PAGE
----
I’ve been a teacher for nearly 30 years so if there’s anything I can tell you with some authority is this: Every student is different.
Yes, some of the mistakes will be the same, some of the old jokes too, but regarding personality and traits of character they will be as different as the colors of the rainbow.
One thing we always are reminded of as teachers as to have empathy for our students. And we learn to respect and love them as our students. Unfortunately quite often it is a one way street with some of them.
Now, let me tell you about two students in particular – let’s call them Gilberto and Manuel (not their real names).
Gilberto is a very hard working student and has been with me for some years climbing from B1 to C1 level and in the process developing his skills and confidence in using English as a foreign language. He tries to do all his homework and despite the fact he has classes only once a week (60 minutes) his progress is quite visible. We’ve covered two advanced business books: Market Leader – (a quite good book but it got dated quickly) and Intelligent Business – (not a very intelligent book, by the way, really poorly edited including even some typos).
Gilberto sees the teacher as a simple provider of input without any relevant feelings. I must be available to reschedule his cancelled classes. He refuses to pay for the times he goes on vacation or for any missed class. Every payment he makes it sound as if he would be doing me a favor. Mind you, he likes me – otherwise he would have stopped years ago – but I’m simply a language source to him. Gilberto expects the teacher to be flexible and change class day and time on a whim, sometimes morning, other times afternoon or evening.
[An update] But he also showed professional politeness and empathy – he needed a 5 day grace period to pay for his classes and he first asked me earlier in the month if it would be ok, and if I had any objections to let him know and he’d find another way to pay on time. Of course, I agreed to the 5 day delay.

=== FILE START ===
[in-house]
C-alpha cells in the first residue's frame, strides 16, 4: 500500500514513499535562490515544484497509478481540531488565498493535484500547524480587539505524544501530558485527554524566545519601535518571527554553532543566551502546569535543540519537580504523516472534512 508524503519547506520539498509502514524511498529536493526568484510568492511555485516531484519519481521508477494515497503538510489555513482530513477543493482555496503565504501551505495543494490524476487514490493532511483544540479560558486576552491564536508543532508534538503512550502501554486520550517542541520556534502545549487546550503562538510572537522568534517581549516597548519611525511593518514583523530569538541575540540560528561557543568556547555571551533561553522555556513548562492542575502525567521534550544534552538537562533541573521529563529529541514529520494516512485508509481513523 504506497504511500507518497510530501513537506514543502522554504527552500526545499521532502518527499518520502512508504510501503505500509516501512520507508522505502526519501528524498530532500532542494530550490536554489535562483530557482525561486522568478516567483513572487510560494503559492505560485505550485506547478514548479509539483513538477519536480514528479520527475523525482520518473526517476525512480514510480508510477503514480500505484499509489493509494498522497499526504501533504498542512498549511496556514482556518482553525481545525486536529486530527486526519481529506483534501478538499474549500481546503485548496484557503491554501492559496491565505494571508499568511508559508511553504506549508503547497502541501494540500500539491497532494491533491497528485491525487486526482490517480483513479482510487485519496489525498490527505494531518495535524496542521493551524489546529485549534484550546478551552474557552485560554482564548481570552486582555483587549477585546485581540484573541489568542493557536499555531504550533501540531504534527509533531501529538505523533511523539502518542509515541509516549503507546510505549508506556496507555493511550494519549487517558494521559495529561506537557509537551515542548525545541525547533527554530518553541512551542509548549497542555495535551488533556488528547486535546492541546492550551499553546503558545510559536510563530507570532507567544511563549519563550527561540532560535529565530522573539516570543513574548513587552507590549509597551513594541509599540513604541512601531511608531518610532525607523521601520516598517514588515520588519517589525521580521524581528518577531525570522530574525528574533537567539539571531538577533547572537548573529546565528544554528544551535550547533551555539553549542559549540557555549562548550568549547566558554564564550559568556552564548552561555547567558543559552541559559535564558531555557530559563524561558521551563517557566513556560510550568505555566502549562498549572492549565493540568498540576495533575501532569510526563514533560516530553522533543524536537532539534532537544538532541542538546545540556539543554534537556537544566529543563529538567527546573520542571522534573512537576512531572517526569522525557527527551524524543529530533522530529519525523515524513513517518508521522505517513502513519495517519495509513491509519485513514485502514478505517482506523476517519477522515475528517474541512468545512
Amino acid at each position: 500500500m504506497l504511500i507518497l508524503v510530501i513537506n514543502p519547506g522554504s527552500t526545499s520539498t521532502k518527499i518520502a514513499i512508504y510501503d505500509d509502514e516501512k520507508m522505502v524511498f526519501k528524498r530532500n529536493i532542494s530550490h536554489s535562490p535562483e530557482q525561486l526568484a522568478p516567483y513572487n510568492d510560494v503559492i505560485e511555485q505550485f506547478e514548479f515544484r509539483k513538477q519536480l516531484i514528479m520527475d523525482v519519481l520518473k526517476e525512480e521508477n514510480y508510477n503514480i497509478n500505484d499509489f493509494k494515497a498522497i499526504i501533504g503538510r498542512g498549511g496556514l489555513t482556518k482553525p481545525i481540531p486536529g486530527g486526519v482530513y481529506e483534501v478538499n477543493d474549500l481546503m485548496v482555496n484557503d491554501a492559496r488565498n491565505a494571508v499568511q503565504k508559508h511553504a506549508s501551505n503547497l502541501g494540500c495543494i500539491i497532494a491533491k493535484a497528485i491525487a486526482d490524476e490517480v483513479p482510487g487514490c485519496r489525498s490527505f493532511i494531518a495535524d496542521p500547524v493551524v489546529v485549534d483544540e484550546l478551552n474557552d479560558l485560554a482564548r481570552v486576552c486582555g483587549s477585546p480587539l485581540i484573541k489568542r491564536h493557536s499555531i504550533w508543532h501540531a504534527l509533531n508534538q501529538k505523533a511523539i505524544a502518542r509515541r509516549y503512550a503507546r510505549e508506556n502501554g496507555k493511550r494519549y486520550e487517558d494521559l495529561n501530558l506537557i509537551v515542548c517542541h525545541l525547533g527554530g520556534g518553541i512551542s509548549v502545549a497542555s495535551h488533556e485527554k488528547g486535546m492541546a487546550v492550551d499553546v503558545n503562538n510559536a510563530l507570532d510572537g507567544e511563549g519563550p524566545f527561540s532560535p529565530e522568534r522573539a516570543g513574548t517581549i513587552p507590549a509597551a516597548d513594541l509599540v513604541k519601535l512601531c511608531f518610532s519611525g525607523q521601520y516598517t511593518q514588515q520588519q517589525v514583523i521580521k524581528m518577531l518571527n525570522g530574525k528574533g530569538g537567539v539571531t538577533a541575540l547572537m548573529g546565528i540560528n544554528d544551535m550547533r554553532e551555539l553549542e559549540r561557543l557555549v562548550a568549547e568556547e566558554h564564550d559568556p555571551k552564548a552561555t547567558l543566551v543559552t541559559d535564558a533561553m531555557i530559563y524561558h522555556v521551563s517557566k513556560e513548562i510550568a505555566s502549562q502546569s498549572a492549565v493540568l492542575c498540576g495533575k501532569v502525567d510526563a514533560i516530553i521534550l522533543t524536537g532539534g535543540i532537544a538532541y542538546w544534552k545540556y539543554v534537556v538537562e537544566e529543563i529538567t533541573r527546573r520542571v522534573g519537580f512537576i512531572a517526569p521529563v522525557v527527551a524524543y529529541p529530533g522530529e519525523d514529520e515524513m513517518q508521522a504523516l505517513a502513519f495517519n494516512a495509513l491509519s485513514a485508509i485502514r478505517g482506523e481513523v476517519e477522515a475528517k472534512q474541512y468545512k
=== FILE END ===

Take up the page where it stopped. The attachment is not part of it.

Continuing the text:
Manuel has also been with me for some years – highly committed and focused – rarely did his homework though, with the exception of some texts for translation. We’ve never used a course book – he’s C1 – he likes to read – so he is often reading all sorts of business, science and philosophy books. Manuel also sees the teacher as a provider of input but this past week he showed he sees me as a professional who can be given appreciation through a day off or some additional pay. He has a problem of “forgetting” to pay me (every month) but to offset that he always pays an additional amount (some R$ 50 extra to cover for any inconveniences caused by the payment delay). On the other hand, Manuel apologizes when he can’t make it to his scheduled class and if I have no other available time he understands and moves on.
[An update] But regarding payment, Manuel never pays on time and always “forgets” it… sometimes he pays over 1 month late … and every time I bring it up he says “Oh I will pay you right after our class tonight” – and it never happens. To be fair, he usually throws in an additional R$ 50 for the delay… but that’s not the agreement.
Now paraphrasing what Shakespeare so skillfully wrote in the Merchant of Venice -“If you prick us, do we not bleed? if you tickle us, do we not laugh? if you poison us, do we not die? and if you wrong us, shall we not revenge?”. – (Act III, scene I).” Yes, teachers and students need a real and respectful relationship even if separated by a screen.